From the Monster to the Oppressed: The Odyssey of Caliban .
Caliban, the original monster and barbarian in The Tempest, has been far removed in both time and interpretations from the original one Shakespeare created four hundred years ago. Having been portrayed in literary criticism as a giant fish, a grotesque monster, an American Indian, an African slave, his incarnation changes from "a savage and a deformed slave" to the "quintessential colonial victim". Especially in recent years, Caliban has been a major socio-political emblem throughout the world. This paper tries to summarize the various interpretation of Caliban and to demonstrate Caliban's long and erratic journey through different time.
Although no one knows what Shakespeare intended Caliban to be, it is clear that he used no single idea or figure as Caliban's model. It is extensively believed that a partial source of the model is the English wild man; however, other claims exist. Etymologically, since the words "cannibal" was widely used in Shakespeare's day, many critics insist that this name suggests the savage's moral degradation. Some critics believe Caliban's name is kalebon, an Arabic word for "vile dog". Some argue that it deprives from the gypsy word cauliban, which means "black" or something associated with blackness. Whatever the origin of Caliban's name, it relates to something foul, wild, dirty and uncivilized. Caliban's name makes his debut unpleasant and even disgusting. .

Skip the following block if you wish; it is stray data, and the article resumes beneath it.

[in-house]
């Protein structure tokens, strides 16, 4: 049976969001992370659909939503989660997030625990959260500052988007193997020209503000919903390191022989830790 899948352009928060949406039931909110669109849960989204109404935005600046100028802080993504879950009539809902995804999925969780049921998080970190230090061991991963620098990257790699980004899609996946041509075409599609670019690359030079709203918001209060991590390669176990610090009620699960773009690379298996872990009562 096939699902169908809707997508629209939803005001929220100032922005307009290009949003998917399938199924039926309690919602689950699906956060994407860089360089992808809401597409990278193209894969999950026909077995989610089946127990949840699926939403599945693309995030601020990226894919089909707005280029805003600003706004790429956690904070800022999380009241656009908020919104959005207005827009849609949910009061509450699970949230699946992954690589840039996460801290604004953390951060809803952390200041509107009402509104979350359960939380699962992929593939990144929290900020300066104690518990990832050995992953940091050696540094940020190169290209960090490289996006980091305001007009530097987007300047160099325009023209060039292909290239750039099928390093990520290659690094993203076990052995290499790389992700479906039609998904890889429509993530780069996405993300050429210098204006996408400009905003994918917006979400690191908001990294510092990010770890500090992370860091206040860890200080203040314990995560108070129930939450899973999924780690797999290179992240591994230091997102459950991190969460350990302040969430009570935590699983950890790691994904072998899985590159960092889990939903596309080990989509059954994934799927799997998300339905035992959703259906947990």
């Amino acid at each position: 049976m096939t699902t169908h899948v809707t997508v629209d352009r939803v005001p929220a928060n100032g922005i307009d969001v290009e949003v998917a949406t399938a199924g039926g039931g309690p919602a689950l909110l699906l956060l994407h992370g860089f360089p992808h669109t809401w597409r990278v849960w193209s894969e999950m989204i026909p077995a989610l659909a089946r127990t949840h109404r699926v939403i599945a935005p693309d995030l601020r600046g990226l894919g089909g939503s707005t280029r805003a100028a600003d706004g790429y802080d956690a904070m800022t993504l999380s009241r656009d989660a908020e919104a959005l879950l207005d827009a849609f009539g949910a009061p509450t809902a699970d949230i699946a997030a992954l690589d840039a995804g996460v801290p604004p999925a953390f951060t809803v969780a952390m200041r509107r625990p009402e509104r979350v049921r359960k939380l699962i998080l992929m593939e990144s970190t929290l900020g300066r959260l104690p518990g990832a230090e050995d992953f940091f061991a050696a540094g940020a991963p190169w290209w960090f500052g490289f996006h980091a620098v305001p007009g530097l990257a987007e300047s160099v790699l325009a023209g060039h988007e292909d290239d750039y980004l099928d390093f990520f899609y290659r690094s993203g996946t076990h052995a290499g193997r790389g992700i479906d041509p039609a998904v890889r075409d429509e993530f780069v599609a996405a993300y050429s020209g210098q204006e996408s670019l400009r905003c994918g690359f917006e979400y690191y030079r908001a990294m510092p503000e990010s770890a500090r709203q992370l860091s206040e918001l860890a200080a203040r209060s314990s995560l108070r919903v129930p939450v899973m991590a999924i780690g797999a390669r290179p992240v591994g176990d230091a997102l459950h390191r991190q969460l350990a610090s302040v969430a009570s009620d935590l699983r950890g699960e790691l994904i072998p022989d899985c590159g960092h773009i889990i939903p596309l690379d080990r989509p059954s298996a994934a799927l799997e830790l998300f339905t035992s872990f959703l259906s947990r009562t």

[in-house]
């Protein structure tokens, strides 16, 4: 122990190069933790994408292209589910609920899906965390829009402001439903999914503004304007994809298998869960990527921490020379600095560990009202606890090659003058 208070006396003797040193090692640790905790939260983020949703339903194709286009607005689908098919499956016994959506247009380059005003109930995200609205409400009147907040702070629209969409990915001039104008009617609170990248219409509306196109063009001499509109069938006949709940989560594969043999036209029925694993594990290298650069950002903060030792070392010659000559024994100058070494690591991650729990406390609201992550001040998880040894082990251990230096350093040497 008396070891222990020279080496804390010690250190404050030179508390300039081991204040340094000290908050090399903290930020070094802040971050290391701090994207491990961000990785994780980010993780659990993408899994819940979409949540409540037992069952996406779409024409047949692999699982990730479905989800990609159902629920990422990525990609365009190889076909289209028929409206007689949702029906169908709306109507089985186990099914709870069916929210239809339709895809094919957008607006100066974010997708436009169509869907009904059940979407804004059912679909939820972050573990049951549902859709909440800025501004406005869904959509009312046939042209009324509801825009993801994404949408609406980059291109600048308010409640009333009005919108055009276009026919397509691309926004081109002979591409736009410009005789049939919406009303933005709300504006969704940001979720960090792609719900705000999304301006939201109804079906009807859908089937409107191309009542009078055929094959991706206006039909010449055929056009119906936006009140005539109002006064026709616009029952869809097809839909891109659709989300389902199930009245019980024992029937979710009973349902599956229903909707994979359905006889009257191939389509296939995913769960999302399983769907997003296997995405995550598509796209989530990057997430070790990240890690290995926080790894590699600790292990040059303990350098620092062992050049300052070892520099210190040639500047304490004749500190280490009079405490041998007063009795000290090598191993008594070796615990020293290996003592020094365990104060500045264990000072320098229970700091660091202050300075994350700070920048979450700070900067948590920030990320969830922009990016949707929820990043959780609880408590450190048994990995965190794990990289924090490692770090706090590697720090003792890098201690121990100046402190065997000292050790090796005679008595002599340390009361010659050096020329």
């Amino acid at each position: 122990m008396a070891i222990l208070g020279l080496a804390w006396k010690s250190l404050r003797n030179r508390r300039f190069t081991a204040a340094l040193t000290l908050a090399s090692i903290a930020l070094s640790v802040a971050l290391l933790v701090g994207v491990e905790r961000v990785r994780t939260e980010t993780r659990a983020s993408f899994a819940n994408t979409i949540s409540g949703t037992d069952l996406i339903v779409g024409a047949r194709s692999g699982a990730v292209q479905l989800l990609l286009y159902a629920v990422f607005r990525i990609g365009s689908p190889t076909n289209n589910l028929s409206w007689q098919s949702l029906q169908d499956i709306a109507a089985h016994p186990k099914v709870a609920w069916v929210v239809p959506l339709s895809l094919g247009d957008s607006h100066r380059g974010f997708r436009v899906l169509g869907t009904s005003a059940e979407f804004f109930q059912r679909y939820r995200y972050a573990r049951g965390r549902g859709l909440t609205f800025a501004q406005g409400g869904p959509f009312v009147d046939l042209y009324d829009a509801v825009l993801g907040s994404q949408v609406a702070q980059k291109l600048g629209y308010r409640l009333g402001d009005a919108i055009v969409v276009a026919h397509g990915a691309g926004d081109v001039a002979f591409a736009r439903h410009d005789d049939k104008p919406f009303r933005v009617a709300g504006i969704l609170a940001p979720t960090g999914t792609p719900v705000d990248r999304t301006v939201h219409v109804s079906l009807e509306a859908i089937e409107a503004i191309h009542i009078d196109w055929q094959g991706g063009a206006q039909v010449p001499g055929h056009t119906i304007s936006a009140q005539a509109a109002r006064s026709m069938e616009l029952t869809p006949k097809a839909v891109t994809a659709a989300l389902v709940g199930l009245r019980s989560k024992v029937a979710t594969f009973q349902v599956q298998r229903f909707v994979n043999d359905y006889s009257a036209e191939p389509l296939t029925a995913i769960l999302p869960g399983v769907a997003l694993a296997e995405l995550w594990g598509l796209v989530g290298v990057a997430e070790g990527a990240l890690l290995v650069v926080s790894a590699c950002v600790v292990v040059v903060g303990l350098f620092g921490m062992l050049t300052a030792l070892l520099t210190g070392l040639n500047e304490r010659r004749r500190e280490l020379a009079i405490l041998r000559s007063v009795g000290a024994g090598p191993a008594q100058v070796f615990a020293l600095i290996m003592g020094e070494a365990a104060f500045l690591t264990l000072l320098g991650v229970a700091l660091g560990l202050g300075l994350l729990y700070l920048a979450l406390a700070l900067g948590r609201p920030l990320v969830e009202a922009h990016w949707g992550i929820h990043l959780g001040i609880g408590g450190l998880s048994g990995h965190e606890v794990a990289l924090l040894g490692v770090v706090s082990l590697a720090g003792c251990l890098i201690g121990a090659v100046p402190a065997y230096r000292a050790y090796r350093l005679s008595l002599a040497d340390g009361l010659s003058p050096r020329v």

As we know, English wild man has deep roots in English literature and popular culture and encompasses a remarkable variety of types-from fully human to almost animal, from essentially moral to irredeemably corrupt, which may all be the similarities to Caliban; therefore, the interpretations of Caliban are abundant and various. Critical attitudes toward Caliban in the Restoration were basically depreciating since they were based on Dryden and William Davenant's adaptation of Shakespeare's text.